Feb 20, 2017 rated it really liked it
Shelves: 2017
So this is the third Ann Rule book that I have read. I noticed this thing she does when describing people. For example when describing Randy: "He was not just a dumb jock." Then ten pages later: "He had an IQ of 100, it would be difficult for him to finish college with such a below average IQ" (basically describing him as none other than a dumb jock, after explicitly saying that his only skill was in relation to his athletic abilities).

Despite the flip-flopping, this has been my favorite book o
May 09, 2019 rated it it was amazing  ·  review of another edition
My first Ann Rule book and I loved it. I've been on a true crime obsession for over a year now and this is just fuel to the fire for me! Can't wait to read the rest. ...more
Dec 04, 2018 rated it it was amazing
Shelves: 2018, crime, biography
Another page-turner from Ann Rule. I've read "Stranger Beside Me" about Ted Bundy, and she delivered another excellent writing here. The first half of the story covers the murders, rapes, and other crimes committed by Woodfield, and in the latter half she covers prosecution, trials and sentencing of Woodfield following his capture, including the atrocities he continued to commit from prison.

Woodfield is a prime example of when the death penalty is necessary. I am perplexed and angered by the amo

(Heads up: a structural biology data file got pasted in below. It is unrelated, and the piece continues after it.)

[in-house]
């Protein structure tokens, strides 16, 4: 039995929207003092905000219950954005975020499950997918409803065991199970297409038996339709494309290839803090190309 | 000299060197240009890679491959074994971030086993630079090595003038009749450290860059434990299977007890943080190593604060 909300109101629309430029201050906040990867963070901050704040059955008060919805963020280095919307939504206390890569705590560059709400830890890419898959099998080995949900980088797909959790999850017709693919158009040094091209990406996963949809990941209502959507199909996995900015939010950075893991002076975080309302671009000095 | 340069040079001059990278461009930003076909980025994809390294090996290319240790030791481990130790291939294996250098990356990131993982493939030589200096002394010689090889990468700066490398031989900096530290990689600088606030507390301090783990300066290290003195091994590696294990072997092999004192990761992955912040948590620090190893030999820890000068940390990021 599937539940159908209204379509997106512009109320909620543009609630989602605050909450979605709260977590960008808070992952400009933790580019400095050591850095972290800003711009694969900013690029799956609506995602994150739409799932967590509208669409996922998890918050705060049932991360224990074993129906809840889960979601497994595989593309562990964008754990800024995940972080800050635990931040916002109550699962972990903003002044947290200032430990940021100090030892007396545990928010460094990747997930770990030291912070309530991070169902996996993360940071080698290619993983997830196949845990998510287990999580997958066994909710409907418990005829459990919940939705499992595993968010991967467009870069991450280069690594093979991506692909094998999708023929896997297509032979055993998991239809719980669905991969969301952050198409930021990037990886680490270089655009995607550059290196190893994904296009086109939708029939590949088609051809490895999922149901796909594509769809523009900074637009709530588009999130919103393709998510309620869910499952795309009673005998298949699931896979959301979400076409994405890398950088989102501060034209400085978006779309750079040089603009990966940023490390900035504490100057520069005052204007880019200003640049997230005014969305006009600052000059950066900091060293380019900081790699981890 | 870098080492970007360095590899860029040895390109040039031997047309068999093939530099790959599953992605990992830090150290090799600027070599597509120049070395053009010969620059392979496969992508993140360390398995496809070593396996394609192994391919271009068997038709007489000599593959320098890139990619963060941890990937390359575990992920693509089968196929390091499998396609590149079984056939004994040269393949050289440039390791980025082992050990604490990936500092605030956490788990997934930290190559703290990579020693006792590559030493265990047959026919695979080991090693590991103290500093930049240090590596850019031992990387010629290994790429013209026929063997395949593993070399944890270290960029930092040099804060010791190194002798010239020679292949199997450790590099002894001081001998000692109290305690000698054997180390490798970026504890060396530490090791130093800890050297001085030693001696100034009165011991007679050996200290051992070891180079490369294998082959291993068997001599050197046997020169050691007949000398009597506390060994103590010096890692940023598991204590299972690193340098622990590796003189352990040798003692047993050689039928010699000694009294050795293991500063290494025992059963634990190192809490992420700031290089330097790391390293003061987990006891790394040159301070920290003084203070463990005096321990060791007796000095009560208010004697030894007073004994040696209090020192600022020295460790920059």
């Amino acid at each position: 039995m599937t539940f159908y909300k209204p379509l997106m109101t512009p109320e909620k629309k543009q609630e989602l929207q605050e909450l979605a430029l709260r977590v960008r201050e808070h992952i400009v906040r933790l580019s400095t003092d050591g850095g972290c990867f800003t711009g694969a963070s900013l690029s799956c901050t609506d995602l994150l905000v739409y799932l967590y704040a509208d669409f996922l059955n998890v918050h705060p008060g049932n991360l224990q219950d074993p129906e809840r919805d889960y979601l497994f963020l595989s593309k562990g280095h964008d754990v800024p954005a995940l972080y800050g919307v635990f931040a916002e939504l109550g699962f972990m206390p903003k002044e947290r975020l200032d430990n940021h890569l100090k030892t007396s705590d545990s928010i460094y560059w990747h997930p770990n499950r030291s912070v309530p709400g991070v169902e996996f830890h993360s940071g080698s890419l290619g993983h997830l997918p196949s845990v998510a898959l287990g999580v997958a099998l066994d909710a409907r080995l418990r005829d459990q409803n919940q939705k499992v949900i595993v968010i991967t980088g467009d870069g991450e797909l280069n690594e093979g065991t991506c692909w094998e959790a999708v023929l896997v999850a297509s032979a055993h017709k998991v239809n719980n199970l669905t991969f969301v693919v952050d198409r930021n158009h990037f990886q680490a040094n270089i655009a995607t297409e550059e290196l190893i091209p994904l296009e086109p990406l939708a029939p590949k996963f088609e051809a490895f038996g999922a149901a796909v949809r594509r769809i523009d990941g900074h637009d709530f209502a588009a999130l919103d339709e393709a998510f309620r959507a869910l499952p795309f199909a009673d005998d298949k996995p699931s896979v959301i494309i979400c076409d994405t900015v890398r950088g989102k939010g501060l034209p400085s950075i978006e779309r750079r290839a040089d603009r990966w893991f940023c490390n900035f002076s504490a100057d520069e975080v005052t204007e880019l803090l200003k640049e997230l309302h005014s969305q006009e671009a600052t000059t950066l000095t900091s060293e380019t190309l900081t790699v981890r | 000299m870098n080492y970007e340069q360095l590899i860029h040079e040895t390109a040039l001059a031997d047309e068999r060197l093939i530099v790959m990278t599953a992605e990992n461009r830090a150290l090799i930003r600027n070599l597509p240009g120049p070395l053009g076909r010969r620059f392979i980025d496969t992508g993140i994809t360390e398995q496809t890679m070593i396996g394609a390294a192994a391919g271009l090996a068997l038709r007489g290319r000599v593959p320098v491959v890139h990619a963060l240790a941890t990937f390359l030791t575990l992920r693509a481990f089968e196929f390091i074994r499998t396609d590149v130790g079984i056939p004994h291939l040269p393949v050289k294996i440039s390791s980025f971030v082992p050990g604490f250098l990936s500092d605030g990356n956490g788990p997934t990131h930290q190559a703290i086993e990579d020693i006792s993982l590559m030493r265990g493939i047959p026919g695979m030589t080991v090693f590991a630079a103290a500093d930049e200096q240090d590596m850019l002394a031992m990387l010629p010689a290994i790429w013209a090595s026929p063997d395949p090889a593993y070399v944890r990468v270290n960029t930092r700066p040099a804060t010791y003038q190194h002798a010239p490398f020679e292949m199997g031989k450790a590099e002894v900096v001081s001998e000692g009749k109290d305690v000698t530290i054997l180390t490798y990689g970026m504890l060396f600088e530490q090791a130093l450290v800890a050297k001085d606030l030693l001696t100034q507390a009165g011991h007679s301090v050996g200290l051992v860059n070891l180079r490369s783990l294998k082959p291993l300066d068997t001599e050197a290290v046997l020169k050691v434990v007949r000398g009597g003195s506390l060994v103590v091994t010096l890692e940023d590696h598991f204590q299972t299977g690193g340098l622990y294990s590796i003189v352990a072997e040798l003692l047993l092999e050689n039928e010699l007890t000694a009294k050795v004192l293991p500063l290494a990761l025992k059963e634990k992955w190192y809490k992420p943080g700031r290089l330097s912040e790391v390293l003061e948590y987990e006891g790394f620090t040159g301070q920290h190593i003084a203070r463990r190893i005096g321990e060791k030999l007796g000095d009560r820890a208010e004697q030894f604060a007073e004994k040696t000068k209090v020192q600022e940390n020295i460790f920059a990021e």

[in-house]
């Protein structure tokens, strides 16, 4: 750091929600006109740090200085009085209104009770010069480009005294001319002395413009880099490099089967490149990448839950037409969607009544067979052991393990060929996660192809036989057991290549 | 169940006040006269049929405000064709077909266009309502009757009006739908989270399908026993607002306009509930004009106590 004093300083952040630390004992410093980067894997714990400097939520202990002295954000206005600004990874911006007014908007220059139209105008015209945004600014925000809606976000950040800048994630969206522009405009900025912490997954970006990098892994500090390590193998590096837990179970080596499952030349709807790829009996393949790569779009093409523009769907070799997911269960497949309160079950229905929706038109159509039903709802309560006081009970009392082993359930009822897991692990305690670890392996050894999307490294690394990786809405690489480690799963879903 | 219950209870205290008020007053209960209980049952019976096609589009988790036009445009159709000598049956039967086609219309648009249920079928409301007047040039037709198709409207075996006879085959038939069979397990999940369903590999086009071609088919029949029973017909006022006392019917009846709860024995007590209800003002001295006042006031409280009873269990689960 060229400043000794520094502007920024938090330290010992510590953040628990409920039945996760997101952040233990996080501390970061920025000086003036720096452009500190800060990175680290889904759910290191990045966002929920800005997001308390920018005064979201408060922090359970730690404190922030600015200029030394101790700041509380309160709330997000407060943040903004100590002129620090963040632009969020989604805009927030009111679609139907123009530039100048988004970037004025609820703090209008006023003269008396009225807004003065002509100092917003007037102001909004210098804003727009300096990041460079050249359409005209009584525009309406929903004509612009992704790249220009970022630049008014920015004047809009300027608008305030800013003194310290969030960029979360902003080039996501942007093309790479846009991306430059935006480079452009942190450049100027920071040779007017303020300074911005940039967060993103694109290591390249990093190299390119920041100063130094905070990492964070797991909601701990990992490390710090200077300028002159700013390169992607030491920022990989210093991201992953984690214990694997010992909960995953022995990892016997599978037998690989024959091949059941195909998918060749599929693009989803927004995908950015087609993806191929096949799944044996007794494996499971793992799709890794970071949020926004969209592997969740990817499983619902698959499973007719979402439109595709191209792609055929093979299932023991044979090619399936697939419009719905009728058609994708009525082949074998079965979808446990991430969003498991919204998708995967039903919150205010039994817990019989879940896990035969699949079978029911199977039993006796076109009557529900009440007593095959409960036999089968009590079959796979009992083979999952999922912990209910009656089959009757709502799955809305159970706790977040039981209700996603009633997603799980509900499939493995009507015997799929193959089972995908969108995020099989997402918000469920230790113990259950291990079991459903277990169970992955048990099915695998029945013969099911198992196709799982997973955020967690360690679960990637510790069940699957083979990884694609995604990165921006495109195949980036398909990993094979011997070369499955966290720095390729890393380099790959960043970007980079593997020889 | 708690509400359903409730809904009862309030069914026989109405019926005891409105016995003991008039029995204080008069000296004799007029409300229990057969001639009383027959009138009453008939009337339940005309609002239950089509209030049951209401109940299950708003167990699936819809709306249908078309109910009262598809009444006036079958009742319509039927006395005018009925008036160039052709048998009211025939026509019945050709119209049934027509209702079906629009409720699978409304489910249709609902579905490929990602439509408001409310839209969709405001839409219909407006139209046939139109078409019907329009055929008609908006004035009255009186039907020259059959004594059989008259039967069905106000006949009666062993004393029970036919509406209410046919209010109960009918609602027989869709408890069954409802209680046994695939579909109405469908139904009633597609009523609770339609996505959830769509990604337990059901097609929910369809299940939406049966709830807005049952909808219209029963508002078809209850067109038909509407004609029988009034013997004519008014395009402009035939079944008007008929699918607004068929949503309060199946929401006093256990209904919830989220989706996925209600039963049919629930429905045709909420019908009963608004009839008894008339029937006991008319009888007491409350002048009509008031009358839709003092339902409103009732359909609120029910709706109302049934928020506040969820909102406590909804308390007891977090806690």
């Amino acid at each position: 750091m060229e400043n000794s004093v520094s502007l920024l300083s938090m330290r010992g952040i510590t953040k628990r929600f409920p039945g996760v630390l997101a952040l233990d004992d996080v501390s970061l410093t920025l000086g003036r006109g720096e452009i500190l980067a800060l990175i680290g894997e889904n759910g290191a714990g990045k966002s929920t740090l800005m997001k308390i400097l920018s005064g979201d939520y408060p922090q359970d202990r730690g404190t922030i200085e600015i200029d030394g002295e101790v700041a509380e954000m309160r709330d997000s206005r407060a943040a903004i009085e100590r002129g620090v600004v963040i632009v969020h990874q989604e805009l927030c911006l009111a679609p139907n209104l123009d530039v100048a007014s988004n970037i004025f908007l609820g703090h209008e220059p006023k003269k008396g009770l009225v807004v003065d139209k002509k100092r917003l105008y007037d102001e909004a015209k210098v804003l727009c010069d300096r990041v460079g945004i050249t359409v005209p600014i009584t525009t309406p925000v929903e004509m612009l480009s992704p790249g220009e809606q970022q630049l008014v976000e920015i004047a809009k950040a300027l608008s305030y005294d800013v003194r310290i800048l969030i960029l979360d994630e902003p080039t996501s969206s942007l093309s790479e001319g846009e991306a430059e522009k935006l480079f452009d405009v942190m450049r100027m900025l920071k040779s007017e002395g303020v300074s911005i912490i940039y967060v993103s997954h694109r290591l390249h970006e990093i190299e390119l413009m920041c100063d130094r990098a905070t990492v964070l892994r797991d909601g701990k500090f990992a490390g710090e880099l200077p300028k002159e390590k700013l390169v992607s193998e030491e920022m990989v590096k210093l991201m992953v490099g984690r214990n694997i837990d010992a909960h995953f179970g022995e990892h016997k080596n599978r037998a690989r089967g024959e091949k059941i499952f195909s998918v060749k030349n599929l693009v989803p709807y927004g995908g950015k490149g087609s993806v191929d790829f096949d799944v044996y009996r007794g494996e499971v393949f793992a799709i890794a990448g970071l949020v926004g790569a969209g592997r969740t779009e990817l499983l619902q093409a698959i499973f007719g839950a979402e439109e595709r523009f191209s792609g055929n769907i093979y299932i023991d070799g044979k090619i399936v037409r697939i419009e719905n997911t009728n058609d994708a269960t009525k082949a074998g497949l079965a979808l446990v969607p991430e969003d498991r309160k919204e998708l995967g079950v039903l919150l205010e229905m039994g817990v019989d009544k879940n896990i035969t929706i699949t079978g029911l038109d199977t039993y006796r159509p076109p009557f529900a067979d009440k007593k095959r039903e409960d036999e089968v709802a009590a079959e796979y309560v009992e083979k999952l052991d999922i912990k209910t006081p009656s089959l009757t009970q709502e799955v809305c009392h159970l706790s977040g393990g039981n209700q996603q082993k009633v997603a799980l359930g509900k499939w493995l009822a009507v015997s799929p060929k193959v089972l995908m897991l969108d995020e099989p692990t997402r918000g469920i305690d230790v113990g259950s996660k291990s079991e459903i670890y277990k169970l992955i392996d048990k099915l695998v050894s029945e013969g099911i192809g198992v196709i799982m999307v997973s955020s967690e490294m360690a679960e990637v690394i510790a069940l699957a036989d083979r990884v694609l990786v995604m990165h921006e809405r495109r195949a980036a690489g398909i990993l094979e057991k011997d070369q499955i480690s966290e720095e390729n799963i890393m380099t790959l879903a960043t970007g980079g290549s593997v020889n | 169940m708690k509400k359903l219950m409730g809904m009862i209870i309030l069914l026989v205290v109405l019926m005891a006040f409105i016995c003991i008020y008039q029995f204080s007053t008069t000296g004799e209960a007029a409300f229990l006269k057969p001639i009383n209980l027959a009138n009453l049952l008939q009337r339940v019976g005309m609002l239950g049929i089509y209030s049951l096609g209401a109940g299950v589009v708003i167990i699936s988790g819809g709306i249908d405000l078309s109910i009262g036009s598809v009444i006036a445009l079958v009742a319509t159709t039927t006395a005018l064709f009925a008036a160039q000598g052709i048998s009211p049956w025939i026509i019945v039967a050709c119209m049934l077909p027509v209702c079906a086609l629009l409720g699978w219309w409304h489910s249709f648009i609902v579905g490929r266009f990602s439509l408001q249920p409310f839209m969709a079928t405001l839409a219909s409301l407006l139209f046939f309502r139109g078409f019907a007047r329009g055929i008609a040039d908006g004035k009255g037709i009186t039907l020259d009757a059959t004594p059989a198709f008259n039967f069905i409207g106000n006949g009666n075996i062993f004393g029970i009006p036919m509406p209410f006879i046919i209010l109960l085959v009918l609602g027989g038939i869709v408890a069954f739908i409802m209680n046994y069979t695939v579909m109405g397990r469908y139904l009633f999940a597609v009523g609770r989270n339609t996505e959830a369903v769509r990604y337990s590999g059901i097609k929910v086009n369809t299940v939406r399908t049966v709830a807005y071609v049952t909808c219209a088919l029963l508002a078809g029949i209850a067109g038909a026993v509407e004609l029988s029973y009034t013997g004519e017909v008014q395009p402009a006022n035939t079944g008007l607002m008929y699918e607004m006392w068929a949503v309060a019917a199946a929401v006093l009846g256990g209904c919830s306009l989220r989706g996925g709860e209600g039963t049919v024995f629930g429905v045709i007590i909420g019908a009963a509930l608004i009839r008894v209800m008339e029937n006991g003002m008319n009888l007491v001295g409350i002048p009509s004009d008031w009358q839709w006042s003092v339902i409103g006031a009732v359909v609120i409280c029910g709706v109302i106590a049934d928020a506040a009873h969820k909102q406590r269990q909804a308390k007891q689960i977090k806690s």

Feb 05, 2020 rated it it was amazing
This is an example of Ann at her very best. She is fabulous, nobody lays out the entire story better, but sometimes she loses me with a little too much boring description. She’ll go off onto a tangent and the next thing you know you’re 5 steps removed form the main characters and your alongside her as she’s describing an elm tree in the guy across the street’s yard and how it’s leaves fall on the windshields of every residents car every autumn. And it’s all for nothing. Lol. This is her at her b ...more
May 11, 2020 rated it it was amazing
I have read a lot of these and used to evaluate these people. I am somewhat frustrated because everyone I evaluated or saw their data I felt clear about how their histories contributed to their crimes. The way this is presented it doesn't really make sense. I wish I could see test data or get a better history.
Jul 24, 2020 rated it it was amazing
Shelves: audio
I absolutely adore Ann Rule. She writes about true crime, but it's not stuffy. Her books feel like you're experiencing the horror along with the survivors. Rule even includes details like the rain drumming on the windows while a girl who was shot twice in the head describes her attacker.